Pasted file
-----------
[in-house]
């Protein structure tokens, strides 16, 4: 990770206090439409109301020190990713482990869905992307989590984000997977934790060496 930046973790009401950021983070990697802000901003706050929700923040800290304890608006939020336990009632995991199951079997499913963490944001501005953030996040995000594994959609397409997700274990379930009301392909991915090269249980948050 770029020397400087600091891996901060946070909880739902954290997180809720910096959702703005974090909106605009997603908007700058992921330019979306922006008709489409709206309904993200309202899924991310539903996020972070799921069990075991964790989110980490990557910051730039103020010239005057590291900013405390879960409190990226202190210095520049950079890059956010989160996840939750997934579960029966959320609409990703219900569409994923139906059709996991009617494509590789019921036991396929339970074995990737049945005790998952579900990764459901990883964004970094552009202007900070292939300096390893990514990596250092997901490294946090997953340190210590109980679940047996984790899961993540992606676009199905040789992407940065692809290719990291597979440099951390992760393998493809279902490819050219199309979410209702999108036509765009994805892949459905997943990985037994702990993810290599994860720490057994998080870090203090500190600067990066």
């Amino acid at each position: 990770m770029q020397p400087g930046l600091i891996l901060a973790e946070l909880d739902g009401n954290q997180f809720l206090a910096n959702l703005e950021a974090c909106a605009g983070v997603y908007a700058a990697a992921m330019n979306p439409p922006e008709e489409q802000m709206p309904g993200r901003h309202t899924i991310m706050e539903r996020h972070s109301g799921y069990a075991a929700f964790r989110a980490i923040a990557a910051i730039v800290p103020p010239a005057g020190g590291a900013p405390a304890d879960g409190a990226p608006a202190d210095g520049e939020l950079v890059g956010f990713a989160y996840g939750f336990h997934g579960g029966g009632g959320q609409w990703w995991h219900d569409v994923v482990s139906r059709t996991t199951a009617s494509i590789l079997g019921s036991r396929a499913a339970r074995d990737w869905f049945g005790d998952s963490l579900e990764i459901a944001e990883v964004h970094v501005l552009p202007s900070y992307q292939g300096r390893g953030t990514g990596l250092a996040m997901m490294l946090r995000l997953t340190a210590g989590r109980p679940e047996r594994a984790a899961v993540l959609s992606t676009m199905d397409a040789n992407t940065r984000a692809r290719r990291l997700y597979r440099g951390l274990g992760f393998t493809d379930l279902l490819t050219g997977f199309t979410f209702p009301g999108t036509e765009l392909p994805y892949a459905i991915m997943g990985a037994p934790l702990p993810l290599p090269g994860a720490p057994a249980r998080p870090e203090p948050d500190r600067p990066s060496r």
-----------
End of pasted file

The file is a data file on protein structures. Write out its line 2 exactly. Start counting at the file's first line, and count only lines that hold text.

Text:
């Protein structure tokens, strides 16, 4: 990770206090439409109301020190990713482990869905992307989590984000997977934790060496 930046973790009401950021983070990697802000901003706050929700923040800290304890608006939020336990009632995991199951079997499913963490944001501005953030996040995000594994959609397409997700274990379930009301392909991915090269249980948050 770029020397400087600091891996901060946070909880739902954290997180809720910096959702703005974090909106605009997603908007700058992921330019979306922006008709489409709206309904993200309202899924991310539903996020972070799921069990075991964790989110980490990557910051730039103020010239005057590291900013405390879960409190990226202190210095520049950079890059956010989160996840939750997934579960029966959320609409990703219900569409994923139906059709996991009617494509590789019921036991396929339970074995990737049945005790998952579900990764459901990883964004970094552009202007900070292939300096390893990514990596250092997901490294946090997953340190210590109980679940047996984790899961993540992606676009199905040789992407940065692809290719990291597979440099951390992760393998493809279902490819050219199309979410209702999108036509765009994805892949459905997943990985037994702990993810290599994860720490057994998080870090203090500190600067990066």